Veronica Burton grows Texas-sized Wings
The WNBA seventh overall draft pick, and first selection from a Big Ten school, steps on a new court for her rookie season
May 15, 2022
When the Dallas Wings chose Veronica Burton as their first pick at the WNBA draft in New York City on April 11, they gave her 48 hours to report to Arlington, Texas. She used that time to fly to Chicago and deliver hand-written thank you notes to the entire athletic department at Northwestern.
During her senior year at NU, the 5-foot-9 point guard led the Wildcats in points and the nation in steals. For the third straight season, she was named Big Ten Defensive Player of the Year. Burton was also a finalist for the Nancy Lieberman Award, which recognizes the best point guard in the NCAA. A threat on both offense and defense, the seventh overall draft pick and first draftee from a Big Ten school adds versatility to the Wings’ roster.
Basketball seems to be in Burton’s blood. She’s the youngest of four in her family, and her two older sisters also played college hoops. When Burton was too young to be left at home by herself, her parents would drag her along to watch her siblings’ games.
“I was always the girl shooting at halftime or timeouts,” Burton said.
In high school, scouts weren’t knocking down her door. One of Burton’s few offers came from NU coach Joe McKeown, who saw her at a tournament and was impressed by her “competitiveness” and hustle. He invited her to campus and eventually convinced her to commit.
Burton said she hesitated at first because of her family ties to NU: her mother Ginni Burton (Communication ’85) was an All-American swimmer, her father, Steve Burton (Communication ’85, Medill ’88), was a quarterback and her grandfather, Ron Burton (SESP ’60), was an All-American running back.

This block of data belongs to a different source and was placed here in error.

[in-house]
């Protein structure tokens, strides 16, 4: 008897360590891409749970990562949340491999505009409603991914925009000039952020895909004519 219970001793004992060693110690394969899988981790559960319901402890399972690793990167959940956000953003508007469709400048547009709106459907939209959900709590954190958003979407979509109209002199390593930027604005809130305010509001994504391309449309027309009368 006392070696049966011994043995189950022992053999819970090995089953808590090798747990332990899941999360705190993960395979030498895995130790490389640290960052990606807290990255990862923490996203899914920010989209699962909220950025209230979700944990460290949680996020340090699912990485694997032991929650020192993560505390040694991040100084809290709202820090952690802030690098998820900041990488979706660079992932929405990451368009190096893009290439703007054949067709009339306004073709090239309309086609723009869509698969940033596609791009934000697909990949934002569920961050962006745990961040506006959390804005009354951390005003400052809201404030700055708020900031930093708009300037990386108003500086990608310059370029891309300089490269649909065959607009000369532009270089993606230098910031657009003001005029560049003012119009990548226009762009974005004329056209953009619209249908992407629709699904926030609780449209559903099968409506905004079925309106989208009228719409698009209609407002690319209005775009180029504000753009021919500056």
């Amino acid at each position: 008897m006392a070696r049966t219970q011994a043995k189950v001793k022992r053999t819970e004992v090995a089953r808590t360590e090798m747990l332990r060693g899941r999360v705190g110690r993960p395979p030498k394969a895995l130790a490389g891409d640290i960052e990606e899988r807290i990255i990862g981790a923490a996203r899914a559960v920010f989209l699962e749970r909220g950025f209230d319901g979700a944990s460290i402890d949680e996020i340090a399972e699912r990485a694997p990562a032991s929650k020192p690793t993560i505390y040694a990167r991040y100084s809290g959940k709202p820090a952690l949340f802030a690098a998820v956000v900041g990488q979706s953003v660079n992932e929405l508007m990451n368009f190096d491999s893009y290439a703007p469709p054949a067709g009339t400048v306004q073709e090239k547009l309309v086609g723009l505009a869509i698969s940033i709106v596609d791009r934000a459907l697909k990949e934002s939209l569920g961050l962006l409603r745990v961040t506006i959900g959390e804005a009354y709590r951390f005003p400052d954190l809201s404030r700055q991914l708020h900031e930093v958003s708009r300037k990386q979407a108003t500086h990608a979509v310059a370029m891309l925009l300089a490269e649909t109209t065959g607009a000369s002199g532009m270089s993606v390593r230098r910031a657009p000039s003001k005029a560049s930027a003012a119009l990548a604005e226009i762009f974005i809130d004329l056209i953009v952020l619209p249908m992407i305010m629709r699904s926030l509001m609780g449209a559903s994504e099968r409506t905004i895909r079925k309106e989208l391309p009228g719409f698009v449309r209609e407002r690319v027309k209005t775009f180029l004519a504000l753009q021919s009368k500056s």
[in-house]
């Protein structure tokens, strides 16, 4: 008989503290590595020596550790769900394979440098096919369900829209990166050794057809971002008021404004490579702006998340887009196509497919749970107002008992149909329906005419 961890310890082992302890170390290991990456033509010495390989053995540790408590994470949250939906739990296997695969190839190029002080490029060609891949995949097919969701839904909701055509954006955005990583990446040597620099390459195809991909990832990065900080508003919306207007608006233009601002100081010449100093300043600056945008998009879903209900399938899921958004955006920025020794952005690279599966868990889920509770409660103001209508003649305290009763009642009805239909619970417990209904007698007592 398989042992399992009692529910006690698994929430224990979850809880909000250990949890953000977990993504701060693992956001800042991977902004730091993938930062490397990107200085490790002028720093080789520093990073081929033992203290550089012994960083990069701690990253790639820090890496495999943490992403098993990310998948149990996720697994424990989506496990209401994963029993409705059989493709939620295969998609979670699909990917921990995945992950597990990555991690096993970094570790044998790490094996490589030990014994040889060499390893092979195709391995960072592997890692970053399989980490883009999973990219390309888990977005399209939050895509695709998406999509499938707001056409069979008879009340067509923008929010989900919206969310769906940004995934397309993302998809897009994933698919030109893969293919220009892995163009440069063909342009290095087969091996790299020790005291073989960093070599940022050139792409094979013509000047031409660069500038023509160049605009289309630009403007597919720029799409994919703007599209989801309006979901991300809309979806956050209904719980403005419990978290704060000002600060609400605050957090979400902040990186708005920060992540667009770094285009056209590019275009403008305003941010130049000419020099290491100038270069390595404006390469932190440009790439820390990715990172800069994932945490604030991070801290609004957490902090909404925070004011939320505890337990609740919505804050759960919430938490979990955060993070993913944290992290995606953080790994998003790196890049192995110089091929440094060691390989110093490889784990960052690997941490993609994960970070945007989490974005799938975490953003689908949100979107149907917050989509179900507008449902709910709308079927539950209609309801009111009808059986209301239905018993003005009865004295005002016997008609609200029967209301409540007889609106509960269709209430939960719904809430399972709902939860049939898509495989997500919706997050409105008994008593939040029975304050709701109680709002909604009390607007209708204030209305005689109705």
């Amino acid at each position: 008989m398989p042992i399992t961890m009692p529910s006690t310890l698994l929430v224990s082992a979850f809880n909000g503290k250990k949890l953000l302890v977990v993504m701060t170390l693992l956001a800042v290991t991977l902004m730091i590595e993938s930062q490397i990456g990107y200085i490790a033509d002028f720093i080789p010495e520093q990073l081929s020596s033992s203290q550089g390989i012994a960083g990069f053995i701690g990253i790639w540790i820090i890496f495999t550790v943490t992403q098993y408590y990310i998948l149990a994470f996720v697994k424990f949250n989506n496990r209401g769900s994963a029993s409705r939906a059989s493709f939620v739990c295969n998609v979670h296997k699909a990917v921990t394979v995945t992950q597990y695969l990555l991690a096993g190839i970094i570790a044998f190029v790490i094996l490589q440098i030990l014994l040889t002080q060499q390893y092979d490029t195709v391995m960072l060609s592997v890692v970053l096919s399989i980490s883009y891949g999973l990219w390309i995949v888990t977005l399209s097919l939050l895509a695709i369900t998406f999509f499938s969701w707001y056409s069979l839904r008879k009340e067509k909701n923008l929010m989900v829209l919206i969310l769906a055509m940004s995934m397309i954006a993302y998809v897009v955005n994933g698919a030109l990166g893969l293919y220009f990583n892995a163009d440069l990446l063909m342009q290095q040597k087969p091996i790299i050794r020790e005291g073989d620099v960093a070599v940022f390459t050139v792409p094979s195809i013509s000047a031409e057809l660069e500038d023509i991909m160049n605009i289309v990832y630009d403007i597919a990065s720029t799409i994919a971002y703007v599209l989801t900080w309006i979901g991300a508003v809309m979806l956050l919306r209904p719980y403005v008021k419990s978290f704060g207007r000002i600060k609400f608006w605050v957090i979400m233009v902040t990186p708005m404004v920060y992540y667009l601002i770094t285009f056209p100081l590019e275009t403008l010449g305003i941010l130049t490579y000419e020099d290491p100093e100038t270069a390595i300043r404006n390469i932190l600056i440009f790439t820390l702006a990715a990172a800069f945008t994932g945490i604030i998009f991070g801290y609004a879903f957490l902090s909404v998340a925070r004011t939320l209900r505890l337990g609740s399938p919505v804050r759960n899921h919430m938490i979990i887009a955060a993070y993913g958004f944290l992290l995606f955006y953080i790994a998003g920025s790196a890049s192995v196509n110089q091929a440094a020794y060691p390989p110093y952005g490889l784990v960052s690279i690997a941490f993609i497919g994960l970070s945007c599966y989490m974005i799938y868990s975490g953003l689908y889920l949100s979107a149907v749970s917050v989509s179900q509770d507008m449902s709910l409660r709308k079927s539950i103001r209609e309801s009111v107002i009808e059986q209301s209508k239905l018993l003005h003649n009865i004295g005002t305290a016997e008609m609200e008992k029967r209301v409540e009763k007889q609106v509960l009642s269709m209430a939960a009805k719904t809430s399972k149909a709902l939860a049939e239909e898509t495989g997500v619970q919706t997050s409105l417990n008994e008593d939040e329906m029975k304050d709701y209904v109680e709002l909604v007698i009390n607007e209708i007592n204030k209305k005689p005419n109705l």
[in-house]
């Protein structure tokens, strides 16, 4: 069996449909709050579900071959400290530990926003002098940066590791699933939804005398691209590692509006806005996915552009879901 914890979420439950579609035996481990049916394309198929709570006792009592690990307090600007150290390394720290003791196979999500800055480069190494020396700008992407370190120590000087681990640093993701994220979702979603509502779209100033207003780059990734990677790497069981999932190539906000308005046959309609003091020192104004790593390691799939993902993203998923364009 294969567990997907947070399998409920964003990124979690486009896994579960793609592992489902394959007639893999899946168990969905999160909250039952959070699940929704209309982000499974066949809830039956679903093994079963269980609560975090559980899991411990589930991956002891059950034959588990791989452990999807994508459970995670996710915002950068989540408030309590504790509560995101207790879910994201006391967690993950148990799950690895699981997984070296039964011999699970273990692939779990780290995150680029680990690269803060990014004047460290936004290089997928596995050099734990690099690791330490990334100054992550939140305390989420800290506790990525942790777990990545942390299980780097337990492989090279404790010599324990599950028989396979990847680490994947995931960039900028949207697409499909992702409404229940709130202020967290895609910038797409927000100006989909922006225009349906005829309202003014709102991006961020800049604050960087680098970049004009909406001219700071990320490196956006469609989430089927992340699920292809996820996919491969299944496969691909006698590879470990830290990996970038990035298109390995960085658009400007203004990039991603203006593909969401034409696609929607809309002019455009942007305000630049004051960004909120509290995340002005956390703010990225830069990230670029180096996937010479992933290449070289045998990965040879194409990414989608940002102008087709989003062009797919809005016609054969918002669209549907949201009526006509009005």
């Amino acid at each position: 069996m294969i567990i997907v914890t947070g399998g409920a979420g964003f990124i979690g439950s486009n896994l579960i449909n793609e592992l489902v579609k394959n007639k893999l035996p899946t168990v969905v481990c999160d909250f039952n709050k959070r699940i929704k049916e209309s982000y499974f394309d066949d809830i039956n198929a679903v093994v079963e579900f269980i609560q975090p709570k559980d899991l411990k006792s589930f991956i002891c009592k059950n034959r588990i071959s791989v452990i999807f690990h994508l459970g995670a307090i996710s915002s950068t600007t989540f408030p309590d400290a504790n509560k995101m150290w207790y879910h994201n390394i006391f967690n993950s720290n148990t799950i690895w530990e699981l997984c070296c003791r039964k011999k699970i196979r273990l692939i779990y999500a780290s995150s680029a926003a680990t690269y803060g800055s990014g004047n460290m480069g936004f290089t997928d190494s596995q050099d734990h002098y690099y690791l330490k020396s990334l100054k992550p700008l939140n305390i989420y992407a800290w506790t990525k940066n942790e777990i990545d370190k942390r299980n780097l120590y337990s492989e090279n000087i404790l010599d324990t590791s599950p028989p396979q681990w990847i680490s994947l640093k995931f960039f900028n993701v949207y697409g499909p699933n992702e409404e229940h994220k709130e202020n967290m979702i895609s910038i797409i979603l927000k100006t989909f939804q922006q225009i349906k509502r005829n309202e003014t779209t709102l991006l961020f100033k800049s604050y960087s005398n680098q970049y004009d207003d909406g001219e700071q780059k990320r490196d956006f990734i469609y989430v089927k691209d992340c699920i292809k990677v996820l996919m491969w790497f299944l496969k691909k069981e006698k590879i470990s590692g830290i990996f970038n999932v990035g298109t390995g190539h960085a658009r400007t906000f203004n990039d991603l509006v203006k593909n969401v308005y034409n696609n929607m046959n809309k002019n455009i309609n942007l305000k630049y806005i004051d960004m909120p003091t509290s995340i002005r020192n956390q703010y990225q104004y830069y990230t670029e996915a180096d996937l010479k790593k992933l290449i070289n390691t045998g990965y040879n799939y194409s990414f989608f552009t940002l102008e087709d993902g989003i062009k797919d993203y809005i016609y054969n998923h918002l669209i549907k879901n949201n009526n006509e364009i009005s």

“I thought it was important that she knows she could just be herself and not be compared to anybody,” McKeown said.
It’s an underdog school in women’s basketball, which made it perfect for Burton, who said she likes that same quality about herself.
“You have to coach her to understand how valuable she actually is because she’s not flashy,” McKeown said.
McKeown, who attended the draft with assistant coach Tangela Smith, said Burton is quietly confident and calm, and both traits were noticeable even throughout the chaos of draft night.
Burton’s support system extends to her family. Burton said her parents have her back in times of need, and her siblings are her rock. They are the first to call after her best and worst games — and everything in between. Her mom, dad and older sister Kendall were with her at the draft.
Less than a week later, Burton was thrown into training camp for the upcoming season. But she was prepared. In the days leading up to her first practice, she said she watched old Dallas games so she could learn how to get her new teammates the ball. Smith, who played in the WNBA for many years before turning to coaching, said she was astonished by Burton’s commitment.
Burton’s devotion to studying game film is something she shares with football legend Tom Brady, who surprised her with a congratulatory call on draft night.
“He’s a student of the game, and that’s something I try to replicate,” she said.
Despite Burton’s preparedness, the first days of training camp made the senior feel like a freshman all over again. She dealt with nerves, soreness and a whirlwind of emotions. Despite the ups and downs, Burton said she was grateful for every opportunity.
“No matter how many minutes I’m playing, no matter what my role is, helping my team win is a huge goal of mine,” she said.
Eventually, Burton said she wants to become one of the best point guards in the league, but she knows that’ll take time.
In her first three WNBA games, Burton scored just four points coming off the bench. But her defensive contributions are already making a big impact for the Wings, as she secured four steals and ten rebounds in those minutes.
Some great athletes play for the accolades, others play for the spotlight or the hype. Not Burton.
“My identity doesn’t come from my performance or whatever I do on the court,” she said. “It comes from my faith.”
Like many high-level athletes, Burton puts a lot of pressure on herself, which can lead to self-criticism and doubts. But reminding herself of her purpose helps Burton enjoy the moments as they come.
Smith, who served as a mentor to Burton during her time at Northwestern, gives her one final challenge: to exceed her own 15-year run in the WNBA.
“If anybody can do it, Veronica can,” she said.
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